Author, teacher Meghan Kenny reads work, talks craft at Writers House

By Christa Rodriguez || Assistant Campus Life Editor

On Tuesday, March 1, F&M’s Philadelphia Alumni Writers House hosted a reading with Meghan Kenny, author and seventh grade English teacher at Lancaster Country Day School. The event took place in the Writers House Reading Room and was free and open to the public. Kenny acquired her BA in English and creative writing from Kenyon College, and her MFA in fiction from Boise State University. She is the recipient of the Iowa Review Award for her story “The Driest Season,” as well as Pushcart Prize Special Mention. Her novel was a finalist for the Dana Award. Kenny’s short stories have appeared in literary journals from The Cincinnati Review to The Kenyon Review, Hobart, and more. Kenny has been a Peter Taylor Fellow, a Tickner Writing Fellow, and a scholar at Bread Loaf Writer’s Conference. In addition to teaching at the Lancaster Country Day School, she teaches fiction for Gotham Writer’s Workshop online.

Director of the Writers House, Professor Kerry Sherin Wright, introduced Kenny and briefly described her life and accomplishments. Kenny has lived all over the world, including France, Japan, and Peru. Wright has read much of Kenny’s work and commented on how she writes mostly in scene and how she especially appreciates the endings of Kenny’s stories.

“I feel very surprised…the ending is always unexpected but absolutely perfectly right,” Wright remarked. “She writes exquisite fiction.”

Kenny’s most recent novel has yet to be published, but the author hopes that it will happen in approximately one year.

Kenny read a short story titled “Heartbreak Hotel” from her larger collection, Love Is No Small Thing. She read her short story aloud to the attendees, which included F&M students and community members. Before starting, she said that the story had its beginnings as a simple prompt during a writing workshop. The prompt was to write about two characters in a car and make them play a game. It also required that the story start in the present, go to a flashback moment, and bring it back to the present.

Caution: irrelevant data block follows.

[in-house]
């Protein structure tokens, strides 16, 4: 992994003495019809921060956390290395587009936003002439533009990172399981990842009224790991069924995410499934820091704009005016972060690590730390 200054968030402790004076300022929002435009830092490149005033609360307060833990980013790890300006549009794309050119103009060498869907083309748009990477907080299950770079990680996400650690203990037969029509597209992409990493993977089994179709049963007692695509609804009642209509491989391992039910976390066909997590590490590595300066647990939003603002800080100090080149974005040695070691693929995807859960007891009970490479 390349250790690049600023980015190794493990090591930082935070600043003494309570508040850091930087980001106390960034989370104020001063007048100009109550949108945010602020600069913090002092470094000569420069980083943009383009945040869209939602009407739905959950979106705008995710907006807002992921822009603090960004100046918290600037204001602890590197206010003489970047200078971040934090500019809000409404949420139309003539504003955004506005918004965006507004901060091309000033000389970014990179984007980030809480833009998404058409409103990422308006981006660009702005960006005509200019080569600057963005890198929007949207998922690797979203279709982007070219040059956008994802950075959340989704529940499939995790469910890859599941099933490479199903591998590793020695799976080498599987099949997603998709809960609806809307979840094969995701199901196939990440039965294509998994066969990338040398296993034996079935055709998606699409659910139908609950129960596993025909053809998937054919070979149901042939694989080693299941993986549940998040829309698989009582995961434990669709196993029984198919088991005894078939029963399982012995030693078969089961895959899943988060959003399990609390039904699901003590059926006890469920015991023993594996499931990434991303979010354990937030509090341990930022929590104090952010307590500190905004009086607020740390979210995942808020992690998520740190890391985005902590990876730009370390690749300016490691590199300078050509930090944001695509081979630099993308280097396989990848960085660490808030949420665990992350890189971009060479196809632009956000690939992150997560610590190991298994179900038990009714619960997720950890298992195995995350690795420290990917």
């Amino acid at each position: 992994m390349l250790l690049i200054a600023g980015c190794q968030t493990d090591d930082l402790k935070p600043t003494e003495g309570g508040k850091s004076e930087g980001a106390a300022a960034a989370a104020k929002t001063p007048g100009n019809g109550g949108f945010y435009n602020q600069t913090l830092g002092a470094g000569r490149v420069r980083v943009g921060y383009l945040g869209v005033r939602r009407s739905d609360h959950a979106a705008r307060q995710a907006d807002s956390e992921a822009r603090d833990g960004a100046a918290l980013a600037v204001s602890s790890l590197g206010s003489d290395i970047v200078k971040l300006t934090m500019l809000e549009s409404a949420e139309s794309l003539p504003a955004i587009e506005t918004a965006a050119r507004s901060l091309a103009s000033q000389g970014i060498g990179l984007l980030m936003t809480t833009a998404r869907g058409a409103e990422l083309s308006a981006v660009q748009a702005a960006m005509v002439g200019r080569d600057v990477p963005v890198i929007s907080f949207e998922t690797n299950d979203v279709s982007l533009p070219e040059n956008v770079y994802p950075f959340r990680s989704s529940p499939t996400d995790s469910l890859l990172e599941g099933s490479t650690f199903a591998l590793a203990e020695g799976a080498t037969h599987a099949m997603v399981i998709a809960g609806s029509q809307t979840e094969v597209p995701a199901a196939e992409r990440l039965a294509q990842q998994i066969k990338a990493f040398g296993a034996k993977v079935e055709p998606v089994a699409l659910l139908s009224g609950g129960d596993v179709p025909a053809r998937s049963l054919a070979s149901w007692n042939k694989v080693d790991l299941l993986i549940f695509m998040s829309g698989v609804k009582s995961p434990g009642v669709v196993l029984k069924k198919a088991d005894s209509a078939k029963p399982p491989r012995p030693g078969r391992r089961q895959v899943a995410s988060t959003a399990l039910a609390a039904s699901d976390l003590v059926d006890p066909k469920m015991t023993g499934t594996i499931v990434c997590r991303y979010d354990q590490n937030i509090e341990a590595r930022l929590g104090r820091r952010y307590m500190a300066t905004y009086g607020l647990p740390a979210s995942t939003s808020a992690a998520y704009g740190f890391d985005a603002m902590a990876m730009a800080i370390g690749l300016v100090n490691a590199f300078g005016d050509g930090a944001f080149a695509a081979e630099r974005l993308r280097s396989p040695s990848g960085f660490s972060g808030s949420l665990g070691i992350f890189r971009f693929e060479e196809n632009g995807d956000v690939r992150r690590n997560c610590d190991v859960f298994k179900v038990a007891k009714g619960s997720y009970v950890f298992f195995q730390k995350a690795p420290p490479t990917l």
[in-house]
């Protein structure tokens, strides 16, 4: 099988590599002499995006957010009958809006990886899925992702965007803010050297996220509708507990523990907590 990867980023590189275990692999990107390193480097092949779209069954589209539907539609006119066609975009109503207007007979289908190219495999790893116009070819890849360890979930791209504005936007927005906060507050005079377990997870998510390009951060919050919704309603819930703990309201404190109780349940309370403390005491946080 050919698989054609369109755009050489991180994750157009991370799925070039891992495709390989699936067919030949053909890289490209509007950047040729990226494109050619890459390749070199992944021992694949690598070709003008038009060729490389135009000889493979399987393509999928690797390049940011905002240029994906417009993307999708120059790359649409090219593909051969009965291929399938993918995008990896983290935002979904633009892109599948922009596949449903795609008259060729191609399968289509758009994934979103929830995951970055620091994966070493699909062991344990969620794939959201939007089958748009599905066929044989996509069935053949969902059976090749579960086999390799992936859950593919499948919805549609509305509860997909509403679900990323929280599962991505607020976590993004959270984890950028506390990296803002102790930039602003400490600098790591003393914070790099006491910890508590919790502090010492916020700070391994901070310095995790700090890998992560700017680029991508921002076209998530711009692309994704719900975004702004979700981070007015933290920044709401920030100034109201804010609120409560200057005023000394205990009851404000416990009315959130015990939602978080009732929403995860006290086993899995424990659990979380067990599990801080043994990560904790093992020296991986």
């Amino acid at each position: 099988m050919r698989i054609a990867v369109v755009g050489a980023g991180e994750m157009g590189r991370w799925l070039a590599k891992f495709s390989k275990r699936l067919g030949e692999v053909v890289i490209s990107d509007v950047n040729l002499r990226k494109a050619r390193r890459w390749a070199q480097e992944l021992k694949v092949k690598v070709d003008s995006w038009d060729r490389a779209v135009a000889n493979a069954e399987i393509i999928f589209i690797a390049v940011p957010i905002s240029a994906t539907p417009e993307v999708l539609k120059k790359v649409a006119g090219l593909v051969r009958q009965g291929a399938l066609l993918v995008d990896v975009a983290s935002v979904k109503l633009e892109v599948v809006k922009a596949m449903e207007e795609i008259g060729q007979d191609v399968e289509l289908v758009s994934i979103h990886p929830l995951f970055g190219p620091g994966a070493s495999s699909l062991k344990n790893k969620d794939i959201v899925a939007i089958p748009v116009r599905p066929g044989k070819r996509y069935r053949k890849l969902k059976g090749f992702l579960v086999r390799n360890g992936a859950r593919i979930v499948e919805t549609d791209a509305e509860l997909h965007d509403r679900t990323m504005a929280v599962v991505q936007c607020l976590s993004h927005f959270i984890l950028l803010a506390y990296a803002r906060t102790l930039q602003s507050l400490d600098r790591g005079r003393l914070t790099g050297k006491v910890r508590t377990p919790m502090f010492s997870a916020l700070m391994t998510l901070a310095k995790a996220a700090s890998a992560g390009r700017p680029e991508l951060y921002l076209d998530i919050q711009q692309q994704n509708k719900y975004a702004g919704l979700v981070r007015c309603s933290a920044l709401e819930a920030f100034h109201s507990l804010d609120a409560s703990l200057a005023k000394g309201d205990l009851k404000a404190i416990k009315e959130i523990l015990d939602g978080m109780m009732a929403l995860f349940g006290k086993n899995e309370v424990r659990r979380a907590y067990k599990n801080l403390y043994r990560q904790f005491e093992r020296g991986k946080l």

“Heartbreak Hotel” starts with a “getting to know you” game between a father and daughter that involves sharing heartbreaks. The pair are on a road trip, and the daughter, Lindsay, is in her 30s and starting over as a curator in Boise, Idaho. The story is written in the father’s perspective as he reflects on getting to know his daughter as an adult. He admires her for taking risks and following her dreams, something he never did.

His flashback recalls an encounter with a strange man when he was at a museum with Lindsay. In the present day, they run into that same man at a gas station and he refuses to leave their car. Pressed for time, they continue on with him. Lindsay reveals her heartbreak is her adventurous, but lonely life, and her desire to settle down. The odd man shows he is wise, and as he leaves, tells her how lucky she is. The story leaves with the question: “How many times do you get to start over in this life?”

A question and answer period followed the reading, which gave the audience further insight into Kenny’s story and writing process. One attendee pointed out that travel is a common theme in her stories. Kenny explained that she lived in Boise for seven years and drove across the country many times.

“I can’t write about a place until I’ve been out of it for many years,” she said.

According to Kenny, father-daughter relationships is also a common theme in her work, and she will often write from the male point of view.

When asked about her method for writing the story, she said she usually has a scene or character in mind before she places parts of herself into the story.

“I try to approach from a different perspective [otherwise, the story will feel] too close to home,” Kenny said.

She mostly writes about love, family, and relationships, all of which were represented in “Heartbreak Hotel.” Additionally, she usually bases her stories a bit on other stories she has read, which provide inspiration.

Organizationally, she noted, “I am not an outliner or planner when I write.”

Kenny said she started the story at the workshop in 2008, and actually did not finish it until 2011. According to Kenny, while her short stories may be more comedic and seem driven by the scenes and characters, her novel is mostly all scene, with little dialogue. It is also more serious and sedate. Commenting on “Heartbreak Hotel,” she described the message as being that, “life isn’t always what you want it to be,” and as with other stories by Kenny, she continues to write about searching for where one belongs in the world.

First-year Christa Rodriguez is the Assistant Campus Life Editor. Her email is crodrigue@fandm.edu.

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